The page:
Even then, the Harringtons said, they had no idea what they were in for.

For the next two months, Brigette toured Oregon, reciting her poem in various cities and towns along a 23-stop tour. She followed the tree, a noble fir indigenous to the American Northwest, as it was paraded throughout the state before starting the 3,000-mile trip to Washington.

“None of us initially realized that this was not truly about a tree, that it’s so much more,” said Kim Harrington, 43. “The most amazing thing for us is seeing how this has brought such joy and happiness and such a connectedness among all the people it touches.”

Even then, the Harringtons said, they had no idea what they were in for.

For the next two months, Brigette toured Oregon, reciting her poem in various cities and towns along a 23-stop tour. She followed the tree, a noble fir indigenous to the American Northwest, as it was paraded throughout the state before starting the 3,000-mile trip to Washington.

It’s been quite the week.

Accompanied by her parents and three grandparents, Brigette has been ushered into galas and lunches and receptions since she arrived in the District on Saturday. Every sign, program and invitation has been addressed to “Brigette Harrington and guests,” her father chuckled.

“We’re just riding around on her shirttails,” said Scott Harrington, 43.

Brigette has met Chuck Leavell, the Rolling Stones keyboardist who has taken on environmental activism; Oregon’s two U.S. senators, Jeff Merkley (D) and Ron Wyden (D); U.S. Agriculture Secretary Sonny Perdue; and Rep. Suzanne Bonamici (D-Ore.).

She visited the Capitol Rotunda to pay respects to the late George H.W. Bush, who served as president 20 years before she was born.

On Sunday, she lost a tooth in the National Museum of American History.

“I was just eating a rice crispy — and then I swallowed it with that rice crispy,” she said. “The tooth fairy said: ‘It’s okay you swallowed your tooth. Most kids do it anyway.’ ”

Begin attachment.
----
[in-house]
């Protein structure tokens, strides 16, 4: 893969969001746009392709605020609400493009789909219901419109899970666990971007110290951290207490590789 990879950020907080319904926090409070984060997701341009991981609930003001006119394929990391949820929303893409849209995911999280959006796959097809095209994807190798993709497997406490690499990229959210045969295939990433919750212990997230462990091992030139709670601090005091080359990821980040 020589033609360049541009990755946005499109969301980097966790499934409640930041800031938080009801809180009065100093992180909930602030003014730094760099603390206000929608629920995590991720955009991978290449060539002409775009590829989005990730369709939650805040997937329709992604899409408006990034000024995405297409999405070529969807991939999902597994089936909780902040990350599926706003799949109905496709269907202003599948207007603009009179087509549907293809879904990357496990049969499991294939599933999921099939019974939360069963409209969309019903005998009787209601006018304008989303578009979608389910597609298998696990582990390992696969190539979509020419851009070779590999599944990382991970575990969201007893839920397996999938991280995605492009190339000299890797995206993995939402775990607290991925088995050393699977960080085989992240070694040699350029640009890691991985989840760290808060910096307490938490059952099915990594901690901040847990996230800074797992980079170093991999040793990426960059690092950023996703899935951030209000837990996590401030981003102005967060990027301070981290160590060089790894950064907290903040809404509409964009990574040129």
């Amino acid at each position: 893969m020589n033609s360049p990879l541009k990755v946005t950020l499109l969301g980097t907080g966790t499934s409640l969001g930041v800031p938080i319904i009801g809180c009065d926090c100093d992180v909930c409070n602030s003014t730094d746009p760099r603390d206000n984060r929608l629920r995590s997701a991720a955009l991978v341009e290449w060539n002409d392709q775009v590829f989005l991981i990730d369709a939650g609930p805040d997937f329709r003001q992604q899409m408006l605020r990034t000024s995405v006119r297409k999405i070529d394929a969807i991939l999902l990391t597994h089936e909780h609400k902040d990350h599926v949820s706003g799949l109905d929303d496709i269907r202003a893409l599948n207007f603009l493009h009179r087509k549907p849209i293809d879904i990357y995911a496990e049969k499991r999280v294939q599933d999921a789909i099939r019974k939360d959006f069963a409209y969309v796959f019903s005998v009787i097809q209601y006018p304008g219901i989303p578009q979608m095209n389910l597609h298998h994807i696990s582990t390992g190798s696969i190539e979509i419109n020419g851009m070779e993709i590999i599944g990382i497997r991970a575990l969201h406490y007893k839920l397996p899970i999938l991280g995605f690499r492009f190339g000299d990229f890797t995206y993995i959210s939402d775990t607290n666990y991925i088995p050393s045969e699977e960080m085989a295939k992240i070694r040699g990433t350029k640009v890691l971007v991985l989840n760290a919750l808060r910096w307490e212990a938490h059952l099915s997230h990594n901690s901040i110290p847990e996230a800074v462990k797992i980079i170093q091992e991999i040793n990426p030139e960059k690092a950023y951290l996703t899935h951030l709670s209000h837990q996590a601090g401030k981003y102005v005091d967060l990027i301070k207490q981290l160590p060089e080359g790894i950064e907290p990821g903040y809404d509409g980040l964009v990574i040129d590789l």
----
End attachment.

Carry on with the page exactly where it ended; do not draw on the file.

The tradition of the Capitol Christmas Tree, also known as “The People’s Tree,” began when House Speaker John W. McCormack (D-Mass.) placed a live Christmas tree on the Capitol lawn in 1964.

Six years later, the Architect of Capitol office asked the U.S. Forest Service to find a Christmas tree for the Capitol grounds. Every year since, the Forest Service has set out to find a tree from a national park.

Willamette National Forest, the origin of this year’s tree, is a coniferous forest in the Cascade Mountains that encompasses more than 1.6 million acres. It’s the first time a tree from that park has been featured at the Capitol.

“We’re pretty proud of that,” Scott Harrington said. “We produce a lot of Christmas trees out in Oregon.”

On Thursday, Brigette read a shortened version of her poem, which clocks in at about three minutes unabridged, before helping Ryan (R-Wis.) light the tree.

“ ’Twas the month before Christmas, and all through my mind / Swirled thoughts of my Oregon, all intertwined / The four seasons how extraordinary, each one of a kind,” she wrote.

She said she found inspiration all around her — the creek in her backyard, the trees in the woods nearby, the mountains, the ocean, the snow and the rain.

What does she think of the District of Columbia?

“It’s amazing,” she said. “But all anyone back home wants to know is if I’ve met the president. I have not.”

 

 

 

Opinion: Thinking of my home, our state, my Oregon

Wednesday, December 05, 2018

By Paul Barnum - This year’s lighting of the U.S. Capitol Christmas Tree on Thursday holds special significance for Oregonians.